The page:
Brain injuries and mental health disorders

If you are a victim of a brain injury, whether it is mild or severe, you probably have more than just physical symptoms. There are many causes of traumatic brain injuries, and, depending on the severity, these injuries can result in short- or long-term consequences.

Although physical symptoms are obvious consequences, most people who suffer from TBIs also have mental and emotional symptoms. These often last long term and may require rehabilitation services to help the victim function in daily life.

Causes of traumatic brain injuries

According to the Mayo Clinic, the general cause of a TBI is a blow or strong force to the head. The specific cause can vary. The most common cause is a fall, although motor vehicle accidents are also common causes. Sports injuries from high-impact sports are common causes for younger individuals. Other causes include violent assaults and explosive blasts.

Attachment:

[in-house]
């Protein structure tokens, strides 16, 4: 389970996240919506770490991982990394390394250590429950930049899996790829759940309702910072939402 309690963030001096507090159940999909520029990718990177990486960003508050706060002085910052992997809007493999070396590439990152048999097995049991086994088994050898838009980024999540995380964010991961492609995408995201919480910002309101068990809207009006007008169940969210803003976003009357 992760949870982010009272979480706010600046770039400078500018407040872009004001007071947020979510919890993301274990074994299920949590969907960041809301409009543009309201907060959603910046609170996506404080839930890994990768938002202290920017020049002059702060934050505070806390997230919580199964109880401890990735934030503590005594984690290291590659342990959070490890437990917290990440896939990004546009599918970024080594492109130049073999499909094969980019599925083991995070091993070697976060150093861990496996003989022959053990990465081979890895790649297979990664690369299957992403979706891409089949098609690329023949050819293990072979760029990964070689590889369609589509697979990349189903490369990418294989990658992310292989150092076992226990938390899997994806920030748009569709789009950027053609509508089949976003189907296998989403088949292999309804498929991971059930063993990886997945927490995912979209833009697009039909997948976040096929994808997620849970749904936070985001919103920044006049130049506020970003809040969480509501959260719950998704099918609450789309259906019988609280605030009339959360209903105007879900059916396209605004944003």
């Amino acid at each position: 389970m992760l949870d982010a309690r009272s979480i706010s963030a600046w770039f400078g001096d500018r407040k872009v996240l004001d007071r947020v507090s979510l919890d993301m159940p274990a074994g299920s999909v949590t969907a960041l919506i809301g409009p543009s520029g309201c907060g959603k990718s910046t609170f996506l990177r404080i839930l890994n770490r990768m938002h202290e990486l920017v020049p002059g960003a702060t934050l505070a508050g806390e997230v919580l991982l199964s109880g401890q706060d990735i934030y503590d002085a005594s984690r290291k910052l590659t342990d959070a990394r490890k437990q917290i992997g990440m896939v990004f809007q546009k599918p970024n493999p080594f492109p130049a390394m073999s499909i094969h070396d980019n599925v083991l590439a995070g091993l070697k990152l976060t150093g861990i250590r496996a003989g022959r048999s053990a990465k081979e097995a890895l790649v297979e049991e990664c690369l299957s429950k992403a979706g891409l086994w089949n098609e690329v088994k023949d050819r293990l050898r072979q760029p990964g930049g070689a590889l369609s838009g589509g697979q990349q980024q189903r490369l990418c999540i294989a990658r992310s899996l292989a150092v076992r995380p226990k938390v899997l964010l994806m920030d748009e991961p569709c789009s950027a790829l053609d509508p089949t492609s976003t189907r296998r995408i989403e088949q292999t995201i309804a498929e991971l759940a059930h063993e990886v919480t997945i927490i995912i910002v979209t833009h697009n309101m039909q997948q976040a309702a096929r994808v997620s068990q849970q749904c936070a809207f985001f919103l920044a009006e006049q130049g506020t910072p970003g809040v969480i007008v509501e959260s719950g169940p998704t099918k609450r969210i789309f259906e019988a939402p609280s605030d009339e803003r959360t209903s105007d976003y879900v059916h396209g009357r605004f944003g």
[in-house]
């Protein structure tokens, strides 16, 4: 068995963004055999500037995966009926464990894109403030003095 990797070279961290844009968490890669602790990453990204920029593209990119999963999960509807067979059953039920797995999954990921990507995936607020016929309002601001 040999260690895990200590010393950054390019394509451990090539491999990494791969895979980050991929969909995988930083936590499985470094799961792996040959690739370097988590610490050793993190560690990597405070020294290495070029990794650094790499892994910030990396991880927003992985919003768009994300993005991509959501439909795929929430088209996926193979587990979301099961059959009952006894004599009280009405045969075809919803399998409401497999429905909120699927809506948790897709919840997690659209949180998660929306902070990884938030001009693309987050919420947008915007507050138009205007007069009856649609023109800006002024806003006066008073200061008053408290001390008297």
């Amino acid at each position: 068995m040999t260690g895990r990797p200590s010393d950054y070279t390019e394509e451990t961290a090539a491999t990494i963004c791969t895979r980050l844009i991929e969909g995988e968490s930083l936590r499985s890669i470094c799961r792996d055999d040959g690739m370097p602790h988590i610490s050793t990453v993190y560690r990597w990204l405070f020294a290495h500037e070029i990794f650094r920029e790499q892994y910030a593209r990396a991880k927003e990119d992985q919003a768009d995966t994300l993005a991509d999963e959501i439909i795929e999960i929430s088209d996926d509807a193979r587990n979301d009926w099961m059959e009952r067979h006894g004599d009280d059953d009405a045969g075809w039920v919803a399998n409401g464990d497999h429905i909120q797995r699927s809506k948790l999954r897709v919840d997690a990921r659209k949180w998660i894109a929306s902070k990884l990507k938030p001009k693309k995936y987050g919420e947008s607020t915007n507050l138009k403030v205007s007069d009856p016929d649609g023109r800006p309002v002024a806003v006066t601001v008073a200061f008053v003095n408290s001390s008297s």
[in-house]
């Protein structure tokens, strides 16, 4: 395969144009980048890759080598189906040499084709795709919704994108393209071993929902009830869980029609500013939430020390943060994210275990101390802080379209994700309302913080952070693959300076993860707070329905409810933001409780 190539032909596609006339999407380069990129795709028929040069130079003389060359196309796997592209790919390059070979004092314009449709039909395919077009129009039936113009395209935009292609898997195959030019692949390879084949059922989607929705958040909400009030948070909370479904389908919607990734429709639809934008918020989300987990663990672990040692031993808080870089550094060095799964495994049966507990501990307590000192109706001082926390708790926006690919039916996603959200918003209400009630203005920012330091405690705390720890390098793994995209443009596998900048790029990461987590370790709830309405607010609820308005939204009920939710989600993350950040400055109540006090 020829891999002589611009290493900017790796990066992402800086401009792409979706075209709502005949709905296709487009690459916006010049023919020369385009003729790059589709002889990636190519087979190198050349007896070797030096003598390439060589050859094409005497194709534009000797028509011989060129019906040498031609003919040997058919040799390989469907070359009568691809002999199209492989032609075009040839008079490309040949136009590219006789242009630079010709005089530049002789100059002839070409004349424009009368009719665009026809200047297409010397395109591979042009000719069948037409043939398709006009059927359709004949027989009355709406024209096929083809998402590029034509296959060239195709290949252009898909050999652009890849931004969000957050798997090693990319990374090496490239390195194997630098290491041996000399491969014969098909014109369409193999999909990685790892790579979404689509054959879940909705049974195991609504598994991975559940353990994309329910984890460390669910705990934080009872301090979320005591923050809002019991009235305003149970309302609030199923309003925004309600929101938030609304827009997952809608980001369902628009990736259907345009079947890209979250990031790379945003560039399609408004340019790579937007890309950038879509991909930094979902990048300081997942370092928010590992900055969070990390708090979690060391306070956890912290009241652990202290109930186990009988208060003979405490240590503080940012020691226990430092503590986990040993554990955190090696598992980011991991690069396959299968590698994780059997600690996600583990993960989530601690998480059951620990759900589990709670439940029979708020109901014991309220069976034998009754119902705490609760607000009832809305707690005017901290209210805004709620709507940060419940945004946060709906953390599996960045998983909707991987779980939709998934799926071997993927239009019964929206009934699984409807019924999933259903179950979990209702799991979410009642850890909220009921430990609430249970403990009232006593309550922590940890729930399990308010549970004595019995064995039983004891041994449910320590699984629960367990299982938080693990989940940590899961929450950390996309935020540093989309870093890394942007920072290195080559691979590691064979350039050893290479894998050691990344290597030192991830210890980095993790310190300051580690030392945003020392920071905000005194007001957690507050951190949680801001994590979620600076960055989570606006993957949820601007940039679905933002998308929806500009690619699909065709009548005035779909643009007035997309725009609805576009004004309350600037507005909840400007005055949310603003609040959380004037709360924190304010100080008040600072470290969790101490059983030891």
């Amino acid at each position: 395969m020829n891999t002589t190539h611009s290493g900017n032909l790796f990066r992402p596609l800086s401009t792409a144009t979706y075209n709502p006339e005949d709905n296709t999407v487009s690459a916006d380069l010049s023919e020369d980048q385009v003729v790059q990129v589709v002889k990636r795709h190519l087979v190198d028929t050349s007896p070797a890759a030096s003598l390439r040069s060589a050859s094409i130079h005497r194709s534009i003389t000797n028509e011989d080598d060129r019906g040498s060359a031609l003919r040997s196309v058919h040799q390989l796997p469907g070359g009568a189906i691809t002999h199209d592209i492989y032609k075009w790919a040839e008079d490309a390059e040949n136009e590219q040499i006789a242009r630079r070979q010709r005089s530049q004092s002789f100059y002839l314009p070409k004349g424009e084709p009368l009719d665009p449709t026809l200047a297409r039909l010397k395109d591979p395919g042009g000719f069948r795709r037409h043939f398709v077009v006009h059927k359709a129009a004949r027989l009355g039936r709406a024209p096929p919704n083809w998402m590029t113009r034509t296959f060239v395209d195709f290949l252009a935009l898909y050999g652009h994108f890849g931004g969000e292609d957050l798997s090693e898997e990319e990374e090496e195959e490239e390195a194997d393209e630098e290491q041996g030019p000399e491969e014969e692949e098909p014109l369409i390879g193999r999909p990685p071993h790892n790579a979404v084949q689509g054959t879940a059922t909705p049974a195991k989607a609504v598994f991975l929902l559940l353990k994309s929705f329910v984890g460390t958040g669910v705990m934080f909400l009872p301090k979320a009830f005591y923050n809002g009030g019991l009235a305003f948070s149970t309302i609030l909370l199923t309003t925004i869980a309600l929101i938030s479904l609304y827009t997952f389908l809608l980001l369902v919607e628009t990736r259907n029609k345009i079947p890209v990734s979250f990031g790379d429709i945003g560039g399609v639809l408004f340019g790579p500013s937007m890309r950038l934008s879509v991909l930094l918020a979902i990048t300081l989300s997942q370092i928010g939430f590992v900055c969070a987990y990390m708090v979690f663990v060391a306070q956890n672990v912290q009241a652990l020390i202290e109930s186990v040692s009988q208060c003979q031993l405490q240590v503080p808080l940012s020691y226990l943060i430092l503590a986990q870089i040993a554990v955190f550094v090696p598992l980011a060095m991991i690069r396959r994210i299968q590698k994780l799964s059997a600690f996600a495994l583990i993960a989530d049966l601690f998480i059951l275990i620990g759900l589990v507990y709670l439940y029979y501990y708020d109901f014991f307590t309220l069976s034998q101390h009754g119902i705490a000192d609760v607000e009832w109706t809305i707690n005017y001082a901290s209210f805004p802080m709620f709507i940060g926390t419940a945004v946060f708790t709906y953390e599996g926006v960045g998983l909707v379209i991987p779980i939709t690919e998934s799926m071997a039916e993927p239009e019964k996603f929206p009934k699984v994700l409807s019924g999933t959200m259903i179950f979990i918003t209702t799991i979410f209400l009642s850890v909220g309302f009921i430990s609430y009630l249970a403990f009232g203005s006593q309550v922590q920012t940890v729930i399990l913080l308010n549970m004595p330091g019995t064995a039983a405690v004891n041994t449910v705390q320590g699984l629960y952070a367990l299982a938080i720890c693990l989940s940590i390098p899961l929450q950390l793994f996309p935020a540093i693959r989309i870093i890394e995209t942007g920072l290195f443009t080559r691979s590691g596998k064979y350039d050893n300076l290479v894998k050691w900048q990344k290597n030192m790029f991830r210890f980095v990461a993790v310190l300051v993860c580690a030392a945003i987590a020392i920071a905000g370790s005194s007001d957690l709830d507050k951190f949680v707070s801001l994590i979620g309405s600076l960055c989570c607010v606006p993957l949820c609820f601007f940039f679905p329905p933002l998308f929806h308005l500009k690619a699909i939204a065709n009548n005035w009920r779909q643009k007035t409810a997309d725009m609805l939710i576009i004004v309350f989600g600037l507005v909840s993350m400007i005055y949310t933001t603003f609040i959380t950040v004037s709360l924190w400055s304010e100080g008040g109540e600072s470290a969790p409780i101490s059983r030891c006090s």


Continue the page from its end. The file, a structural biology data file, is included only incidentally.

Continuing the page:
Examples of cognitive and emotional symptoms

Mental-related symptoms can begin to show up within hours or days of the accident. Common signs include coma, extreme confusion, slurred speech and agitation. Over time, there may be additional damage to the brain cells. This may result in long-term complications that show up as:

  • Behavioral changes
  • Intellectual problems
  • Emotional changes
  • Sensory problems
  • Language and communication issues

Some people may think that mental health symptoms only occur in those who suffered a severe TBI, but the National Institutes of Health discusses that even mild brain injuries, such as concussions, can cause mental health issues in around 20% of mild TBI victims. The most common disorders include depression and post-traumatic stress disorder.